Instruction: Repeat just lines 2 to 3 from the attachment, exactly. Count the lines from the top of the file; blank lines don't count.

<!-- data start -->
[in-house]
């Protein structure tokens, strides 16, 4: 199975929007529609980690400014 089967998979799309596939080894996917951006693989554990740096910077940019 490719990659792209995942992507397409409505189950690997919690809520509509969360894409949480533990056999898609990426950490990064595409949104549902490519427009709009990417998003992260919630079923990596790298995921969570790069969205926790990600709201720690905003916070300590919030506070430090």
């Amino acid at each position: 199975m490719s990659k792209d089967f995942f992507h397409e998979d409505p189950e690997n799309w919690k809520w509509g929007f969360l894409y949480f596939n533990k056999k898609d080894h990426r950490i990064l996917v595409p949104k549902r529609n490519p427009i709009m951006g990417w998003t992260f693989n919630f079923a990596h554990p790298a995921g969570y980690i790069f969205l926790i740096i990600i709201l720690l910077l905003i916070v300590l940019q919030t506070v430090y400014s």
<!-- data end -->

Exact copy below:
């Protein structure tokens, strides 16, 4: 199975929007529609980690400014 089967998979799309596939080894996917951006693989554990740096910077940019 490719990659792209995942992507397409409505189950690997919690809520509509969360894409949480533990056999898609990426950490990064595409949104549902490519427009709009990417998003992260919630079923990596790298995921969570790069969205926790990600709201720690905003916070300590919030506070430090």
């Amino acid at each position: 199975m490719s990659k792209d089967f995942f992507h397409e998979d409505p189950e690997n799309w919690k809520w509509g929007f969360l894409y949480f596939n533990k056999k898609d080894h990426r950490i990064l996917v595409p949104k549902r529609n490519p427009i709009m951006g990417w998003t992260f693989n919630f079923a990596h554990p790298a995921g969570y980690i790069f969205l926790i740096i990600i709201l720690l910077l905003i916070v300590l940019q919030t506070v430090y400014s």